For better or worse, there are some major differences between applying to PhD programs and applying for industry jobs, that mean that treating an application for a PhD spot like an application for a job probably won't work.
For one thing, in the US normally you are applying to a graduate program, rather than a specific lab. While it helps a lot to have a clear idea of what groups you want to work for, being admitted to a graduate program is not a guarantee that you will be able to work with a specific group.
For another thing, you are applying for an educational program, not a job. The goal is not just for you to produce, but to learn. This has a lot of implications, but relevant to your question, if you apply, receive an offer, and reject the offer to stay in your current job, there can be a perception that you are not serious about pursuing further education, which can color how your application will be viewed (should you apply again).
Finally, the laws of supply and demand are not on your side. There are more graduating BS and MS students every year looking for PhD slots, then there are PhD slots. Furthermore, while there are people who leave to go to industry and return, the "typical" path is to go to a PhD shortly after finishing a BS or MS degree. So if you apply, receive an offer, and then reject the offer, there is not an incentive to offer you another spot.
Therefore, I think that if you want to avoid potentially burning bridges, you should only apply if you think you want to go to school instead of remaining in industry.
In terms of power dynamics: fundamentally there is a power imbalance when you get a PhD, in a way there probably isn't in a typical industry job, because you are the one seeking a PhD. You will need to commit to one group for at least 3-5 years to make enough progress to get the PhD. It's very hard for you as a student to change groups, and if you do this will only set back your own timeline. Therefore, unlike in industry, the (implicit or explicit) threat that you could leave to go somewhere else, does not carry as much weight for PhD students in academia. Any PI will have certain resources available based on funding, there is a standard package you will get as a student, so you can't really bargain with your current salary. The bargaining chips that carry weight, are things that give you ability to produce high-impact research and win grants. But, if you are applying as a PhD student, you probably don't have already those things; you may have the promise to learn enough to do such things, but a typical PhD student is in the role of an apprentice being groomed.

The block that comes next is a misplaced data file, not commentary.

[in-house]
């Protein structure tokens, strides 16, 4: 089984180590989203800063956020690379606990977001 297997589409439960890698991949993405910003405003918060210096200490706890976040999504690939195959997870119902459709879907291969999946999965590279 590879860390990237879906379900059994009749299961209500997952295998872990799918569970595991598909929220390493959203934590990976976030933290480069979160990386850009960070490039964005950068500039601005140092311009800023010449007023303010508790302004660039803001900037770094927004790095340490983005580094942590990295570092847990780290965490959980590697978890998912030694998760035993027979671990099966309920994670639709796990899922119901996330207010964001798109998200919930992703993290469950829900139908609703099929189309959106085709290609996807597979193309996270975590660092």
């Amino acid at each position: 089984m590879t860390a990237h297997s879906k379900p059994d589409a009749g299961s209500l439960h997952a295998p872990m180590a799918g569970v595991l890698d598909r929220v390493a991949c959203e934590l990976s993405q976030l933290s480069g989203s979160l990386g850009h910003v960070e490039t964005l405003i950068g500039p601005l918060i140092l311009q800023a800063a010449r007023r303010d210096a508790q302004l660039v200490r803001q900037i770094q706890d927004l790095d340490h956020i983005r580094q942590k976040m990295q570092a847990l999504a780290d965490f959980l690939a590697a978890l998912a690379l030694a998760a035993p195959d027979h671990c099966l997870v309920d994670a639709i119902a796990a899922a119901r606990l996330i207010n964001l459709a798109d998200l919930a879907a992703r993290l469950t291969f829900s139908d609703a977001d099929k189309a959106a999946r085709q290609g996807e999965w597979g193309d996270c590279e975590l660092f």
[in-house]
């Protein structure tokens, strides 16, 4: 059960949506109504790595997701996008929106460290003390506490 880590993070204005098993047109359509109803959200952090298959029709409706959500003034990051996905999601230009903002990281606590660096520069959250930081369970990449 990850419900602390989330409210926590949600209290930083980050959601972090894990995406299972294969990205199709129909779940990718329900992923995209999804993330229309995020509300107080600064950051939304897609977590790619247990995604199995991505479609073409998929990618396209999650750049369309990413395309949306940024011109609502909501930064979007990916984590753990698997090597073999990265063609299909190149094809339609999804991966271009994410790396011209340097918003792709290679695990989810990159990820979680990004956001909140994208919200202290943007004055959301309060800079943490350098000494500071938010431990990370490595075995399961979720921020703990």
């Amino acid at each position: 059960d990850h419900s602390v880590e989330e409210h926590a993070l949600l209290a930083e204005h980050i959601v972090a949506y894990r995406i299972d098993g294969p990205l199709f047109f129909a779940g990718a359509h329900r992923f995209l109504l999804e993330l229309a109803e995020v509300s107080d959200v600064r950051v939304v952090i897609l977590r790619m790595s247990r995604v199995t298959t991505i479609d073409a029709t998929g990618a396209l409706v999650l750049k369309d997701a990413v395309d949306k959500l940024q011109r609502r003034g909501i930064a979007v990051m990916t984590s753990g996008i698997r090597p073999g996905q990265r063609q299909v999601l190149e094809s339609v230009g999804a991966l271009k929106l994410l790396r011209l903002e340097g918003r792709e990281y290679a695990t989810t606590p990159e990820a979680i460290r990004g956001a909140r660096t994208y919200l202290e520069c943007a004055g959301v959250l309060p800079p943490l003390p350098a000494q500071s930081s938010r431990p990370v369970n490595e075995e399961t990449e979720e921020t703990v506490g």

As practical advice, I think you should use your academic network. Talk to the professors whose groups you work with about what it is like to do a PhD with them. Ask to talk to their PhD students. Maybe you could try to arrange spending a month in their lab, like an internship (of course I don't know how this would work with your company). Maybe the PIs can provide contacts for groups at institutions where you want to get a degree. I think you can learn a lot from talking to these groups before you apply about what to expect.
IMPORTANT CAVEAT This advice about your academic network is assuming that you feel comfortable reaching out to your academic collaborators without jeopardizing your current role. This may not be a safe thing to do, particularly if you are a junior person on your team, since (a) the faculty may tell your boss that you are thinking of leaving your job, and (b) there could be agreements between your collaborators and your employer that they are not supposed to "poach" current employees. I can't judge how likely (a) and (b) are in your case. There are usually agreements like (b) if two companies work together, but I don't know if that is true for academic collaboration. If you don't feel safe directly talking to people you work with about this, then you can find a lot of general advice about what a PhD is like online, including on this site, for example Advice for thinking about whether to pursue a PhD
Philosophically, I think that if you really want to do a PhD, you can't look at it as a normal job. You have to look at it as fulfilling your passion for a subject by pursuing it deeply at the highest level. This often means making sacrifices in terms of pay, work-life balance. That's not to say there aren't ways to manage a healthy work-life balance as a PhD student, but it's not a job where you can expect to work 9-5 and get everything done. To be successful, rather than negotiating power dynamics between you and your PI, you should focus more on finding a group that will intellectually match your interests and on learning how to be a successful researcher. Now... I am not passing a value judgment on whether these attitudes are a good or bad thing. I am just saying that this is the prevailing culture in academia, which you should be aware of before deciding to purse a PhD.